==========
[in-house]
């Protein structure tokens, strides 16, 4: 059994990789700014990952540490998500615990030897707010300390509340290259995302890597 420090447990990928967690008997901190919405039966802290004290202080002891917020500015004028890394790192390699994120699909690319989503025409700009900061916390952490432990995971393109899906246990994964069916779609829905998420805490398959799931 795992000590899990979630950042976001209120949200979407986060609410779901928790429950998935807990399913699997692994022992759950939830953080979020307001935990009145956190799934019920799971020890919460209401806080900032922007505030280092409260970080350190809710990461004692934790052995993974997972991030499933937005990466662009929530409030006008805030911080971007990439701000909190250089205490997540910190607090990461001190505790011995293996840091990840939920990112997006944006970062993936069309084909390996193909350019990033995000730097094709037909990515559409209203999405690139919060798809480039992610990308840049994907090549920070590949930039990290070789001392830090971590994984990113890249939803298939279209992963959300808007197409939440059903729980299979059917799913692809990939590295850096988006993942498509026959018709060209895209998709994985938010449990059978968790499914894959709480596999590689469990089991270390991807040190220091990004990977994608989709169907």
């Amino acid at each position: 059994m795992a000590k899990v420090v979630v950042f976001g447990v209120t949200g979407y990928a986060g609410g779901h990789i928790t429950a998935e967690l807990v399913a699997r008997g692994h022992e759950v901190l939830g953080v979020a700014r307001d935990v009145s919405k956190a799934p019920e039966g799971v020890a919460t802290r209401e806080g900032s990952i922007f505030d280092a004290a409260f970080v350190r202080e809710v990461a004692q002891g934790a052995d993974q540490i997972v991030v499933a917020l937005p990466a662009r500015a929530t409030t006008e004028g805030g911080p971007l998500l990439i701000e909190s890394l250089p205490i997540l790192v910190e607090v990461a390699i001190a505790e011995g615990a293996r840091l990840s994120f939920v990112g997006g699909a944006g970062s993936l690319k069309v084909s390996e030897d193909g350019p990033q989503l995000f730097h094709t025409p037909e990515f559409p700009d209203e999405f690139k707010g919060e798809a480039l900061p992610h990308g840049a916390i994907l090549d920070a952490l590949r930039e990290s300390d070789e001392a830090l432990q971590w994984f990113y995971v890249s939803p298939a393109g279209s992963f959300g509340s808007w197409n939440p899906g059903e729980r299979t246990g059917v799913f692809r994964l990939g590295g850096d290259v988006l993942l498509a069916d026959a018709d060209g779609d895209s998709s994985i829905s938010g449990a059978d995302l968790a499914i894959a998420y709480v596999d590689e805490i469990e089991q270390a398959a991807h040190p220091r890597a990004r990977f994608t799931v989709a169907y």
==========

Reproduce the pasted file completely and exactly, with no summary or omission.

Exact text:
[in-house]
């Protein structure tokens, strides 16, 4: 059994990789700014990952540490998500615990030897707010300390509340290259995302890597 420090447990990928967690008997901190919405039966802290004290202080002891917020500015004028890394790192390699994120699909690319989503025409700009900061916390952490432990995971393109899906246990994964069916779609829905998420805490398959799931 795992000590899990979630950042976001209120949200979407986060609410779901928790429950998935807990399913699997692994022992759950939830953080979020307001935990009145956190799934019920799971020890919460209401806080900032922007505030280092409260970080350190809710990461004692934790052995993974997972991030499933937005990466662009929530409030006008805030911080971007990439701000909190250089205490997540910190607090990461001190505790011995293996840091990840939920990112997006944006970062993936069309084909390996193909350019990033995000730097094709037909990515559409209203999405690139919060798809480039992610990308840049994907090549920070590949930039990290070789001392830090971590994984990113890249939803298939279209992963959300808007197409939440059903729980299979059917799913692809990939590295850096988006993942498509026959018709060209895209998709994985938010449990059978968790499914894959709480596999590689469990089991270390991807040190220091990004990977994608989709169907």
């Amino acid at each position: 059994m795992a000590k899990v420090v979630v950042f976001g447990v209120t949200g979407y990928a986060g609410g779901h990789i928790t429950a998935e967690l807990v399913a699997r008997g692994h022992e759950v901190l939830g953080v979020a700014r307001d935990v009145s919405k956190a799934p019920e039966g799971v020890a919460t802290r209401e806080g900032s990952i922007f505030d280092a004290a409260f970080v350190r202080e809710v990461a004692q002891g934790a052995d993974q540490i997972v991030v499933a917020l937005p990466a662009r500015a929530t409030t006008e004028g805030g911080p971007l998500l990439i701000e909190s890394l250089p205490i997540l790192v910190e607090v990461a390699i001190a505790e011995g615990a293996r840091l990840s994120f939920v990112g997006g699909a944006g970062s993936l690319k069309v084909s390996e030897d193909g350019p990033q989503l995000f730097h094709t025409p037909e990515f559409p700009d209203e999405f690139k707010g919060e798809a480039l900061p992610h990308g840049a916390i994907l090549d920070a952490l590949r930039e990290s300390d070789e001392a830090l432990q971590w994984f990113y995971v890249s939803p298939a393109g279209s992963f959300g509340s808007w197409n939440p899906g059903e729980r299979t246990g059917v799913f692809r994964l990939g590295g850096d290259v988006l993942l498509a069916d026959a018709d060209g779609d895209s998709s994985i829905s938010g449990a059978d995302l968790a499914i894959a998420y709480v596999d590689e805490i469990e089991q270390a398959a991807h040190p220091r890597a990004r990977f994608t799931v989709a169907y």